A slight breeze blows the morning dew drops from the leaves of the plants surrounding the creek as a herd of herbivorous Coahomasuchus browse horsetails and ferns. These small armored reptiles are joined by a herd of large Gorgetosuchus, which bare magnificent spikes and ridges from their armored backs. These duck-billed armored herbivores or aetosaurs as they’re known are among the larger creatures to roam these forests, although they often fall prey to the many terrestrial and aquatic predators with which they coexist.
Among such predators are phytosaurs, large, scaly hunters which bask along the banks of rivers waiting to snap at any passers-by. These cranky reptiles are hardly the devils of these forests , and often are frightened away by little but a scratch from one of the Gorgetosuchus’s shoulder spikes. Mobs of proterosuchids also line the water’s edge, but prefer fish and amphibians to the well-defended terrestrial herbivores. Often the aetosaurs must be more wary of the smaller but poisonous Uatchitodon, which scurry around in search of insects and small vertebrates to eat. When threatened, the small carnivores cower in a defensive posture. The small size of the Uatchitodon make them hard to spot, and often an aetosaur gains a scar from accidental confrontation with such small poisonous reptiles.
Herds of large, cranky Placerias also pose a threat to the armored aetosaurs. The sparsely haired skulls of these cow-like herbivores bare large tusks that could easily cripple an ignorant aetosaur, and individuals from both Placerias and Gorgetosuchus herds bare evidence of confrontation with their large, herbivorous contemporaries.
The aetosaurs’ greatest foe is an aged Carnufex bull. The old predator is a giant among the inhabitants of these woods, stretching 14 feet from nose to tail. He was once longer, but a chance encounter with a 3 meter subadult Carnufex caused the old bruiser to lose a small portion of the end of his tail. The old bull has a huge territory spanning almost six square miles, and has held the area for many years. The aetosaurs are easy prey for the aged reptile, who’s instinct gives away around the spiked herbivores’ armor.
The aetosaurs, now finding themselves on a hill, start to chew through the vegetation covering the ground. Nearby is their silent enemy, the Carnufex bull, who hides behind a large boulder. The aetosaurs sense his presence, and as he appears from his bunker lower their bodies in defense. The gnarly scarred skin of the bull Carnufex gleams in the sun as he slowly creeps across the rocky soil in an austere manner, undaunted by the glimmering spikes of his targets. The bull suddenly erupts into a fury of predatory energy, latching onto the relatively unprotected head of one of the aetosaurs. His teeth sink into the aetosaurs face, blinding the poor herbivore. Disoriented, the herbivore stumbles while the other aetosaurs flee. The Carnufex bull now has the upper hand. Using his bodyweight, he pushes over the bloodied aetosaur, exposing its unprotected stomach. All the fleeing aetosaurs hear are the moans and growls of the combatants. Soon all falls silent, and another Triassic night sets in.
Eastern North America has preserved an excellent record of the Late Triassic, with many formations bearing the remains of strange creatures of lineages long gone. Among those which contain the most complete record of this time is the Pekin Formation, which outcrops in the states of North Carolina. The Pekin Formation dates to approximately 231 million years ago, preserving some of the oldest known Triassic archosaur faunas in North America (Zanno et. al., 2015). Among the larger predators of this formation was Carnufex carolinensis, a relative of the ancestor of the group crocodylomorpha, which includes all modern day crocodylians and many other clades of extinct genera. Carnufex carolinensis would have been a large predator in life. The type specimen, a juvenile, would have already measured 3 meters long in life (Zanno et. al., 2015).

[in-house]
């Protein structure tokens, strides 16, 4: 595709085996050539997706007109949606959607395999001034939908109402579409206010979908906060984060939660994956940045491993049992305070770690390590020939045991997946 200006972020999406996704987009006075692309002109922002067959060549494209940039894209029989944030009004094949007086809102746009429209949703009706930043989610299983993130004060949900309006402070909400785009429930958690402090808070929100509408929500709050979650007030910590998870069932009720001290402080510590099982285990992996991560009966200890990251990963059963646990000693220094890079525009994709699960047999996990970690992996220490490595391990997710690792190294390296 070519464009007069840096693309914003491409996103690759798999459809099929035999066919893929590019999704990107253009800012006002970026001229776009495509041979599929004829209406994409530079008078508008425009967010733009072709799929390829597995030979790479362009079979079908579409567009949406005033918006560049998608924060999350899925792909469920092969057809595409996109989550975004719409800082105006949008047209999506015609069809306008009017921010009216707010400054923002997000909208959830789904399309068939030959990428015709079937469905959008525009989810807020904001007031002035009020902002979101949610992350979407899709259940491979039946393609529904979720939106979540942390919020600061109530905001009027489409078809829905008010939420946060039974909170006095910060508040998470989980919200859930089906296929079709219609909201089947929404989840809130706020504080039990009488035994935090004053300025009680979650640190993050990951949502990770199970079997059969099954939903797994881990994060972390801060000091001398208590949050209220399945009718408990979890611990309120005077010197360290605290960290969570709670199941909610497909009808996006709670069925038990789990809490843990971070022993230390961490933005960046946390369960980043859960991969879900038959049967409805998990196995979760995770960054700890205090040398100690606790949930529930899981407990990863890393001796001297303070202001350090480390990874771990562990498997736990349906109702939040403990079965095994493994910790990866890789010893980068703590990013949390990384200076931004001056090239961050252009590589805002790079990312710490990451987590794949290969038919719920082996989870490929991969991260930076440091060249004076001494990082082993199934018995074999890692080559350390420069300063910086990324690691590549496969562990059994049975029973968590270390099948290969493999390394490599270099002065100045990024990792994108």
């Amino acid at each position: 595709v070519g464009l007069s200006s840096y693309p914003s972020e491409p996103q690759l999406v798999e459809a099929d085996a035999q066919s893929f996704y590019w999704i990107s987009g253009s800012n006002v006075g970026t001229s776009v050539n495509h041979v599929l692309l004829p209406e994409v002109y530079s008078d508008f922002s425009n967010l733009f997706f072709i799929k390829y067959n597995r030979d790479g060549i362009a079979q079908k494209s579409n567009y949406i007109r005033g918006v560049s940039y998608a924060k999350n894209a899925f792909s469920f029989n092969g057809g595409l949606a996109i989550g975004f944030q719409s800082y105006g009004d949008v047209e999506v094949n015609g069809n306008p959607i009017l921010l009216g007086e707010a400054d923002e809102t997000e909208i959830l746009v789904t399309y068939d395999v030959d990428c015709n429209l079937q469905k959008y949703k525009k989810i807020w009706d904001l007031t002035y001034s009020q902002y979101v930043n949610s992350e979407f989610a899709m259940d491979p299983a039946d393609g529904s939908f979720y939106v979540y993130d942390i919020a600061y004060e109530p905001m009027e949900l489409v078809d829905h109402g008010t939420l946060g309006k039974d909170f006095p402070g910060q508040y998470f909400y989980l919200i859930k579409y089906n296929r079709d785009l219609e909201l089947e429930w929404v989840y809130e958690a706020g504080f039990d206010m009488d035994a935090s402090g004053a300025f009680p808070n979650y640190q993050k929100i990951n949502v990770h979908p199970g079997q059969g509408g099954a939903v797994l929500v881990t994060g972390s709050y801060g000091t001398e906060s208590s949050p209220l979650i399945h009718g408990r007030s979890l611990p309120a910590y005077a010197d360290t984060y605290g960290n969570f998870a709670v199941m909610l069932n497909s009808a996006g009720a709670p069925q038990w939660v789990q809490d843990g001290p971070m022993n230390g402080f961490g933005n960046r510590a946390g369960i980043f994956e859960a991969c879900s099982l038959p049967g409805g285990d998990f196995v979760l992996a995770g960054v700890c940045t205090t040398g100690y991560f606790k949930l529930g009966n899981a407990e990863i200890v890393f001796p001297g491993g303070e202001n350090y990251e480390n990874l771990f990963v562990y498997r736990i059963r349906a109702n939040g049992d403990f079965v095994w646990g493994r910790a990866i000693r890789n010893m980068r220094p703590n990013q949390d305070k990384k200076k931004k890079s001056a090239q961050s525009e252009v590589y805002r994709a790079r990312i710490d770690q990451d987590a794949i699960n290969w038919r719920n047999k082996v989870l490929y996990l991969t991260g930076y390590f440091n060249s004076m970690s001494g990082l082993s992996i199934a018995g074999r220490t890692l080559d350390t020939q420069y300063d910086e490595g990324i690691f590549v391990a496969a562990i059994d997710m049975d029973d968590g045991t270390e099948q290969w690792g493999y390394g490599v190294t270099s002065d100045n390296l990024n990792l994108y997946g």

The most interesting thing about Carnufex carolinensis is not its size, but where as a predator it was in time. The Triassic provided an open door for evolution, as the Permian extinction had created unstable biological communities and altered ecosystems (Roopnarine et. al., 2007; Bambach, Bush & Erwin, 2007). New types of large predatory animals had room to grow.
What Carnufex carolinensis shows is that crocodylomorphs were more diverse during the Triassic than previously thought, and alongside early dinosaurs were diversifying to become both apex and non-apex predators (Zanno et. al., 2015). Carnufex carolinensis itself is the largest known terrestrial predator known from the Pekin Formation, and was much larger than the earliest known North American theropods (Zanno et. al., 2015).
Within the Pekin Formation, Carnufex carolinensis would have coexisted with both a variety of predatory and a variety of herbivorous animals. Bulky dicynodonts would have lumbered around next to the armored aetosaurs Gorgetosuchus, Coahomasuchus, and Lucasuchus (Green et. al., 2005; Heckert et. al., 2015; Heckert, 2012). Predatory animals like cynodonts and phytosaurs also inhabited the formation (Liu & Sues, 2010; Baird, 1986).
Carnufex represents a group of archosaurs responding to new opportunities in a recovering ecosystem. However, the large, terrestrial crocodylomorphs of the Triassic were not to last. The End Triassic Extinction would see the replacement of such large bodied forms by theropod dinosaurs (Zanno et. al., 2015). Carnufex and its contemporaries in the Pekin Formation ecosystem represent a bouncing back from extinction, a rise from oblivion.
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